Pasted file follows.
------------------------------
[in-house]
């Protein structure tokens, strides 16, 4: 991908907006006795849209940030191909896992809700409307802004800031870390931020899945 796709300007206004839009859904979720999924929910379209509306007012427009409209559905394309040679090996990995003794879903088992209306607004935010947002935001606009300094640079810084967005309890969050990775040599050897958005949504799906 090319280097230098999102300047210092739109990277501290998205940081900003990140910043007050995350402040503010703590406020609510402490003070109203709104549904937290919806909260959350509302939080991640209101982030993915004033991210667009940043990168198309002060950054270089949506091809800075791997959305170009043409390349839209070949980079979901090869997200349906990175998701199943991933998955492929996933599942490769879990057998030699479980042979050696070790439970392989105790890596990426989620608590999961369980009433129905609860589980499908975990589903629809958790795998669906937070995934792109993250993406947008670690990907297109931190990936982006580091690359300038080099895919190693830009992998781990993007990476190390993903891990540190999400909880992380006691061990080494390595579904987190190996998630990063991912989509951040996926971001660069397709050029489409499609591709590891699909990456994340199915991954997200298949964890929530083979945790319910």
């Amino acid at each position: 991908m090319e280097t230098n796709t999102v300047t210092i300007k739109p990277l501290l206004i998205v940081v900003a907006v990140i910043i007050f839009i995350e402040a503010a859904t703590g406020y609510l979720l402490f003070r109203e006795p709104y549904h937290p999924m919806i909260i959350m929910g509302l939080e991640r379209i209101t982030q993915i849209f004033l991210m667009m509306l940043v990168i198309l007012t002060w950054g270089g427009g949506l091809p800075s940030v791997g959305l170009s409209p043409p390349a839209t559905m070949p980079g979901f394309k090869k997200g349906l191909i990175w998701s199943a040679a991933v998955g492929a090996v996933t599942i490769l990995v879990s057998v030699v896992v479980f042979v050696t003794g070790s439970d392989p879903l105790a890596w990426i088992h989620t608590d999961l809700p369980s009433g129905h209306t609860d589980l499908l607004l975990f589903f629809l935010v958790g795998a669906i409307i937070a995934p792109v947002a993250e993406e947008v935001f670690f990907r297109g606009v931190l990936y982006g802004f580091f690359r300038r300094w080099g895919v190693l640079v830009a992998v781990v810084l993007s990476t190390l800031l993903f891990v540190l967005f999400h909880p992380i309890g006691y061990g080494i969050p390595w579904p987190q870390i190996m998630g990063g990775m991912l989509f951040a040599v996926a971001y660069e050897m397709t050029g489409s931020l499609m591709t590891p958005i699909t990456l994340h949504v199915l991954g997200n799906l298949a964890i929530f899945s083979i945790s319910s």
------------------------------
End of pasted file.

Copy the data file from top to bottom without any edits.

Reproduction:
[in-house]
């Protein structure tokens, strides 16, 4: 991908907006006795849209940030191909896992809700409307802004800031870390931020899945 796709300007206004839009859904979720999924929910379209509306007012427009409209559905394309040679090996990995003794879903088992209306607004935010947002935001606009300094640079810084967005309890969050990775040599050897958005949504799906 090319280097230098999102300047210092739109990277501290998205940081900003990140910043007050995350402040503010703590406020609510402490003070109203709104549904937290919806909260959350509302939080991640209101982030993915004033991210667009940043990168198309002060950054270089949506091809800075791997959305170009043409390349839209070949980079979901090869997200349906990175998701199943991933998955492929996933599942490769879990057998030699479980042979050696070790439970392989105790890596990426989620608590999961369980009433129905609860589980499908975990589903629809958790795998669906937070995934792109993250993406947008670690990907297109931190990936982006580091690359300038080099895919190693830009992998781990993007990476190390993903891990540190999400909880992380006691061990080494390595579904987190190996998630990063991912989509951040996926971001660069397709050029489409499609591709590891699909990456994340199915991954997200298949964890929530083979945790319910």
């Amino acid at each position: 991908m090319e280097t230098n796709t999102v300047t210092i300007k739109p990277l501290l206004i998205v940081v900003a907006v990140i910043i007050f839009i995350e402040a503010a859904t703590g406020y609510l979720l402490f003070r109203e006795p709104y549904h937290p999924m919806i909260i959350m929910g509302l939080e991640r379209i209101t982030q993915i849209f004033l991210m667009m509306l940043v990168i198309l007012t002060w950054g270089g427009g949506l091809p800075s940030v791997g959305l170009s409209p043409p390349a839209t559905m070949p980079g979901f394309k090869k997200g349906l191909i990175w998701s199943a040679a991933v998955g492929a090996v996933t599942i490769l990995v879990s057998v030699v896992v479980f042979v050696t003794g070790s439970d392989p879903l105790a890596w990426i088992h989620t608590d999961l809700p369980s009433g129905h209306t609860d589980l499908l607004l975990f589903f629809l935010v958790g795998a669906i409307i937070a995934p792109v947002a993250e993406e947008v935001f670690f990907r297109g606009v931190l990936y982006g802004f580091f690359r300038r300094w080099g895919v190693l640079v830009a992998v781990v810084l993007s990476t190390l800031l993903f891990v540190l967005f999400h909880p992380i309890g006691y061990g080494i969050p390595w579904p987190q870390i190996m998630g990063g990775m991912l989509f951040a040599v996926a971001y660069e050897m397709t050029g489409s931020l499609m591709t590891p958005i699909t990456l994340h949504v199915l991954g997200n799906l298949a964890i929530f899945s083979i945790s319910s």